With 154 named runs and two terrain parks, Powder Mountain boasts over 8,464 acres, making it the largest ski resort in the United States, where the slopes are wide and uncrowded.
They offer day and season passes for both day and night skiing on their website as well as beginner lessons. Only 1,500 tickets are offered daily, so if you’re hoping to continue social distancing on your ski trip, this is the place to be.
You can’t talk about Oregon skiing without putting Mount Bachelor at the top of your list. The sixth-largest ski area in North America, Mount Bachelor has over 4,300 acres of terrain available to skiers. Also, it’s a volcano! It gets about 462 inches of snowfall a year and boasts 101 runs, maxing out at 4 miles long.
Mount Bachelor has teamed up with Woodward, an action sports company, to create an experiential action sports destination called the Woodward Mountain Park. There, skiers and snowboarders can progress their skills in zones dedicated to specific terrain, courses accessible for all skill levels, and tons of open space for free-styling and learning purposes.
Free parking! Reserve your spot online, so you’re all set the day of. Opening day is December 7, and the resort will be open to the public on December 11. Passes of up to 14 days can be purchased on their website.
Hoodoo is a personal favorite of mine. It has been around since the 1940s and continues to be an Oregonian classic. They have 34 runs on over 800 acres of family-friendly terrain, as well as night skiing and a huge tubing park. Need I say more?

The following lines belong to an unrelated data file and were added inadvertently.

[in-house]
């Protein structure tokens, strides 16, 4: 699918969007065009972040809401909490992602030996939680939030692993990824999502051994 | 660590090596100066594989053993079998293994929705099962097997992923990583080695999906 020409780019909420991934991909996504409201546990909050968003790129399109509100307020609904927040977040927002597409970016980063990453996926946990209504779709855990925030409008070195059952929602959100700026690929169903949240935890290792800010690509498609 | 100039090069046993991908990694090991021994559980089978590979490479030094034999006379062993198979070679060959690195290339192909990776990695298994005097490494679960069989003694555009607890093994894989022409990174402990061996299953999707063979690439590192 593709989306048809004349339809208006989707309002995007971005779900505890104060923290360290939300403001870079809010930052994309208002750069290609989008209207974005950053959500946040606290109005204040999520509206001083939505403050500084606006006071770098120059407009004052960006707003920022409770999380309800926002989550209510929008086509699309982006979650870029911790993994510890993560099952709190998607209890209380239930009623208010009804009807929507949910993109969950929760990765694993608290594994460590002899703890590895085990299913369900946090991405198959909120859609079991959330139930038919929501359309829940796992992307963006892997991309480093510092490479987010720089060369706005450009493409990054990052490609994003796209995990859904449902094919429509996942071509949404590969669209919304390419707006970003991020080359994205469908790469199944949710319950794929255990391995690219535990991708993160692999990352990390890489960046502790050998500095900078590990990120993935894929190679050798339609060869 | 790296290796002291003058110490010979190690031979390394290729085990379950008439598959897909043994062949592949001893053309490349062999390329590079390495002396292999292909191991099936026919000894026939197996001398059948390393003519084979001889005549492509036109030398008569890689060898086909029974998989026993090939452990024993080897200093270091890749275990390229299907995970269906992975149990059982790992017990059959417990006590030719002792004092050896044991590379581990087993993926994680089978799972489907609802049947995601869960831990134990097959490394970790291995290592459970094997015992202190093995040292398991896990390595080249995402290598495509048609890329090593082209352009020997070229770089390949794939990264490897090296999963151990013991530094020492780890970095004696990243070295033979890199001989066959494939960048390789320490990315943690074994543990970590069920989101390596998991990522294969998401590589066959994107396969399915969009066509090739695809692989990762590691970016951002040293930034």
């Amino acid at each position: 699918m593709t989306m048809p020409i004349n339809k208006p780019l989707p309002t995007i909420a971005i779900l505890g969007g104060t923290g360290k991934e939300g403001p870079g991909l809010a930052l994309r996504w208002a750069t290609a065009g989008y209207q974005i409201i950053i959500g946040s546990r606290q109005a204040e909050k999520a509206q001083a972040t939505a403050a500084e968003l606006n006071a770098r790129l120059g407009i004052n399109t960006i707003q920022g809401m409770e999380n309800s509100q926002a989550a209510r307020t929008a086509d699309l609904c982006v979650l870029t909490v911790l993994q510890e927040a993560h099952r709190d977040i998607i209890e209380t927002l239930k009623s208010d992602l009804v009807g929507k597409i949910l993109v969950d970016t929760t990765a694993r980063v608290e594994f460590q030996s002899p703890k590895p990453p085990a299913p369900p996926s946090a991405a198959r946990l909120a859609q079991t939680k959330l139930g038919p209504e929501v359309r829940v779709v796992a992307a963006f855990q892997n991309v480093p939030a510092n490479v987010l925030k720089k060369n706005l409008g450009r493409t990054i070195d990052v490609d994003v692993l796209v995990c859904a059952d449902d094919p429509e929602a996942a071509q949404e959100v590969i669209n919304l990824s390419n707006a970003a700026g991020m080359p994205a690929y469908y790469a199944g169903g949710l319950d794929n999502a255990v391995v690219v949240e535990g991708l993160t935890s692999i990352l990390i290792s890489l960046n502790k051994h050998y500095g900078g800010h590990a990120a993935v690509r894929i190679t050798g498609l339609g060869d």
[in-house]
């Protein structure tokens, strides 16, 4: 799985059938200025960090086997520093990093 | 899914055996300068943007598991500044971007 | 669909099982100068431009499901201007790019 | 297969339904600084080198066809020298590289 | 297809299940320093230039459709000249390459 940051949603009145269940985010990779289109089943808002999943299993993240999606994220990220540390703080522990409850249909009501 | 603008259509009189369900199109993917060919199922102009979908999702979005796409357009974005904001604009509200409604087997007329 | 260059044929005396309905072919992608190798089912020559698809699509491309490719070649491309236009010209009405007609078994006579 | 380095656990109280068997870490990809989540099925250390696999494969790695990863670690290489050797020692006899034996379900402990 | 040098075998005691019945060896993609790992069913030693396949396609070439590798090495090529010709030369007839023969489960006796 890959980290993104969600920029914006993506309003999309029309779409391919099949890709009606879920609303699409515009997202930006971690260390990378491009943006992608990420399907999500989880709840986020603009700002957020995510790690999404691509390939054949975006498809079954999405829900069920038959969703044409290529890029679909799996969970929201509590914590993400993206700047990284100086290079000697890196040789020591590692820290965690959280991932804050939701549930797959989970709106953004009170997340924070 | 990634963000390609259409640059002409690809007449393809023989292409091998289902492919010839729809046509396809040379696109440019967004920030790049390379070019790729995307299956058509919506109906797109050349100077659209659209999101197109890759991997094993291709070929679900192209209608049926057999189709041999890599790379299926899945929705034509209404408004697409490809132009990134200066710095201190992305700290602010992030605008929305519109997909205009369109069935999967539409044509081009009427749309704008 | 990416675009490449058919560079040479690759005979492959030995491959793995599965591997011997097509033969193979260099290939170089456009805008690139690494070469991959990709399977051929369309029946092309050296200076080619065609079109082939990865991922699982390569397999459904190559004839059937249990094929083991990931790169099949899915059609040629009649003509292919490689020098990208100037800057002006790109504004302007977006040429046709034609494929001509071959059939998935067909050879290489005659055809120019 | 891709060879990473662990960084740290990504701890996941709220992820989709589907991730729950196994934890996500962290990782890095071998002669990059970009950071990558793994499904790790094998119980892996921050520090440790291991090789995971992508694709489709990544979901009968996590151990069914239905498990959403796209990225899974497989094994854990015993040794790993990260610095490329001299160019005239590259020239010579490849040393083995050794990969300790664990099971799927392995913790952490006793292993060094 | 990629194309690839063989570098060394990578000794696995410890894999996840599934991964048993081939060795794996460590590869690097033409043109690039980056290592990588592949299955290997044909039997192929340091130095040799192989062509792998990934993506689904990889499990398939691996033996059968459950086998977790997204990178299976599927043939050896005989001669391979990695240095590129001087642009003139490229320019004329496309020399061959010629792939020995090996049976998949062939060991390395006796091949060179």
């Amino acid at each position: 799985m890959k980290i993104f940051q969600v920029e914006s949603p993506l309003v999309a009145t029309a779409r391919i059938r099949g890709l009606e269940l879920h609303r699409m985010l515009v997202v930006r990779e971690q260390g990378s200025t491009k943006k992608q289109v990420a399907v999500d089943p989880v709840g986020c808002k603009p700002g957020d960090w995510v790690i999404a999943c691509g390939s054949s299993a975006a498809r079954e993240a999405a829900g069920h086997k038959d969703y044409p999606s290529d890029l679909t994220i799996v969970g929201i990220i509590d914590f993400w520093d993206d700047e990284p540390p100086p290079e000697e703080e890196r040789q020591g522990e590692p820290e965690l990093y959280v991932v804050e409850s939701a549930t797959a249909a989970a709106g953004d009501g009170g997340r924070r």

Hoodoo even has their own mascot, Harold the Hodag. What exactly is a hodag, you ask? That’s unclear but it hasn’t stopped the mythology surrounding Harold from forming.
Club Hoodoo offers discounted tickets for a membership fee. However, you can still purchase the classic season pass or a day pass on their website.
Related: Top 10 Things To Do in Bend, Oregon
Things to Keep in Mind
Know your limitations and your abilities.
Don’t wing it if you’re unsure. Backcountry terrain and steeper slopes could potentially be super dangerous for inexperienced skiers. Don’t be afraid to take lessons. Even if you’re an experienced skier, just a tad rusty, brush up on your skills to avoid a silly — and likely preventable — injury.
Make sure your gear fits correctly.
This one seems like a no-brainer, but it’s the difference between a good and bad day on the slopes.
All of these resorts offer the very best rentals in equipment and safety gear. However, if you’re looking to build your own collection of high-quality gear, Lib Tech and Saga Outerwear are two brands I’m digging right now.
Sunscreen, sunscreen, sunscreen.
We’ve all done it. We’ve all forgone sunscreen and thought everything would be okay only to return to the lodge with the bottom, non-goggled half of your face blistered and red. Wear sunscreen.
Don’t be a statistic! Safety is key when it comes to a successful day on the slopes. Well, that and an après-ski cocktail.
Have we forgotten anything? Where are some of your favorite places to ski?